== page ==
1. That’s great! If you haven’t read them, yet, two of my favourite housekeeping books are How to Manage Your Home without Losing Your Mind, and The House That Cleans Itself. Both really made me rethink the way I approach housework and home management!

      1. I’m still working on following a daily routine I’ve created. I have a daily/weekly cleaning list I put together and still find myself going and randomly cleaning whatever’s in front of me! So the hard part for me and I have no idea why, is checking my planner frequently and following any kind of schedule or routine. I came up with a plan, organized my planner and that was as far as I went with a routine. I love the idea, I get excited about it but haven’t yet managed to hang on to it.

  3. I learned from the Fly Lady years ago, Never go to bed with out first making sure your kitchen “sink shines”! Meaning your kitchen is clean, much easier to wake up to a clean kitchen…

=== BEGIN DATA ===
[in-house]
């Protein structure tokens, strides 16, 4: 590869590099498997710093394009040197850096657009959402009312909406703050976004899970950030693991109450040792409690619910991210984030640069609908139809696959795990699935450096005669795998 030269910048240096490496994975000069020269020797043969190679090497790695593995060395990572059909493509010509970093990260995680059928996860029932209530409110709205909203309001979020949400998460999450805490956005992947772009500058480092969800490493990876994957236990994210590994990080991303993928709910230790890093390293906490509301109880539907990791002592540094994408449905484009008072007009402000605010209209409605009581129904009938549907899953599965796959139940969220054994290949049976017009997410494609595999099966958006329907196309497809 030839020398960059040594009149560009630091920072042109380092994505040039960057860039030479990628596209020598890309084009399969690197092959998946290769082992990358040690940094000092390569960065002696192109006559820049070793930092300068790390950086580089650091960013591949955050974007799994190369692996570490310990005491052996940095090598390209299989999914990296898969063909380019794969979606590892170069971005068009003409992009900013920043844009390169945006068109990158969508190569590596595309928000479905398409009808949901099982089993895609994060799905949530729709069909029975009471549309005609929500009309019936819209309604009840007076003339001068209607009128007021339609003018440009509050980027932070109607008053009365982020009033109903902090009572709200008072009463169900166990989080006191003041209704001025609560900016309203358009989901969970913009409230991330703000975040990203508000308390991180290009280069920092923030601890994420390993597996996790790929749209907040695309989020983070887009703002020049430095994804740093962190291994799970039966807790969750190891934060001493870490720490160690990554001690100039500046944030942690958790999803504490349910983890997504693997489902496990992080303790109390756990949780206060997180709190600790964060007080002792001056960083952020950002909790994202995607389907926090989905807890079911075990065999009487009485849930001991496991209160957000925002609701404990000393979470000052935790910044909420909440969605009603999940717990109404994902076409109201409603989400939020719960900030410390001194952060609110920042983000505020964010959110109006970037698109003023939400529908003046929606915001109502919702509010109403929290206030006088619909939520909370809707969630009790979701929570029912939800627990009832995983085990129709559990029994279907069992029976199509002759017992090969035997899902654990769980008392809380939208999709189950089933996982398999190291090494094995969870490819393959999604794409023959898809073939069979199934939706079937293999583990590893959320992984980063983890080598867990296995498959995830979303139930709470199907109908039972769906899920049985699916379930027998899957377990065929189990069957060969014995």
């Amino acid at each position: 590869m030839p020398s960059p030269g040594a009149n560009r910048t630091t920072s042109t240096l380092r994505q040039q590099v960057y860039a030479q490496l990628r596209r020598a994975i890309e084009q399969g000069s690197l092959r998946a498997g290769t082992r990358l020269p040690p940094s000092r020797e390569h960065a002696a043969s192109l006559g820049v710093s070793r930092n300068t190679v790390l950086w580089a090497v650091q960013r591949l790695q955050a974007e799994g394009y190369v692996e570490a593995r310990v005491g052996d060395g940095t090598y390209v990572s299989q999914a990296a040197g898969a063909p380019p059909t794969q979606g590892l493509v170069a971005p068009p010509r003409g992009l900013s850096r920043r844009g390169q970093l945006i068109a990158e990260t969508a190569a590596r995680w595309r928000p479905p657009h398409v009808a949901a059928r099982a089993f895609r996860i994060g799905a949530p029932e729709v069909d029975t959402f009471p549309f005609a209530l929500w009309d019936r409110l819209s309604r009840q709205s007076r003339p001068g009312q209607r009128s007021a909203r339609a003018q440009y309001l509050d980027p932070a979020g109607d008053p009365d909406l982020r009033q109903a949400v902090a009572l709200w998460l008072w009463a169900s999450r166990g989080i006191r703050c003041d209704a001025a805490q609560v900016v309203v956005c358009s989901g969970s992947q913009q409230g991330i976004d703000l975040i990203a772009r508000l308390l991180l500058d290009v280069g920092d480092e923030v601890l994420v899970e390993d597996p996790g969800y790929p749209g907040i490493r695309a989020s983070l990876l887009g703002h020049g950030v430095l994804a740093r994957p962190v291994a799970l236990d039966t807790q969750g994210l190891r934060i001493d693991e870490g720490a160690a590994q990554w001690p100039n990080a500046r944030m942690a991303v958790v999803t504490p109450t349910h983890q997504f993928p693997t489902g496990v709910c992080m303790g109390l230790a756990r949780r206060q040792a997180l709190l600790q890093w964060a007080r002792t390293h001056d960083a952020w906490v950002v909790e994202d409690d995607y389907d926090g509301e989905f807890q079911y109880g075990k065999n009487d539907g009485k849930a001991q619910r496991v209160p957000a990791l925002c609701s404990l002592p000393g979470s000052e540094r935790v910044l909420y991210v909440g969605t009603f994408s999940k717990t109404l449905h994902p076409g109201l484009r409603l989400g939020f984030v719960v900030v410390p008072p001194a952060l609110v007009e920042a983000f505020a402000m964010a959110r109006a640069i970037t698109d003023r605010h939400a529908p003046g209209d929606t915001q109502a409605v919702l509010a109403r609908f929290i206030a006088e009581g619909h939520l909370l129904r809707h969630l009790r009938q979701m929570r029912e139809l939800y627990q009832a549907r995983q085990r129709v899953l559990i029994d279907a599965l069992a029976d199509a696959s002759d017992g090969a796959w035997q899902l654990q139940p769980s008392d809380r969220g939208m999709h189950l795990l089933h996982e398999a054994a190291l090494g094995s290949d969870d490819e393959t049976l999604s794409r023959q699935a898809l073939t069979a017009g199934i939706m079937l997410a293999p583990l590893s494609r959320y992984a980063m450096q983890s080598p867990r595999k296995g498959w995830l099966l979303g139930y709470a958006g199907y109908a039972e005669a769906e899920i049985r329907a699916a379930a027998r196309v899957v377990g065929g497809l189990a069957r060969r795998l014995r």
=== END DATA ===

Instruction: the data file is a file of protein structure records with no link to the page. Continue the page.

1. That’s excellent advice. I read (I think it was in The House That Cleans Itself) that you should think of your kitchen sink as the last dish. Wash all the dishes, and then do just one more–wipe your sink!

  4. Thank you! I was reminded and reroute in what I’m called for in this Season of my life. Have worked for 12 years and stopping to be a trailing spouse and stay at home mom is a big shift of gears for me. But I really want to Intentionally excel in this homemaking aspect of my life ☺️

  5. Thank you,
    Much like the Flylady way of doing thing. Dressed to shoes.. morning & evening routine.

    thanks for all your wonderful posts..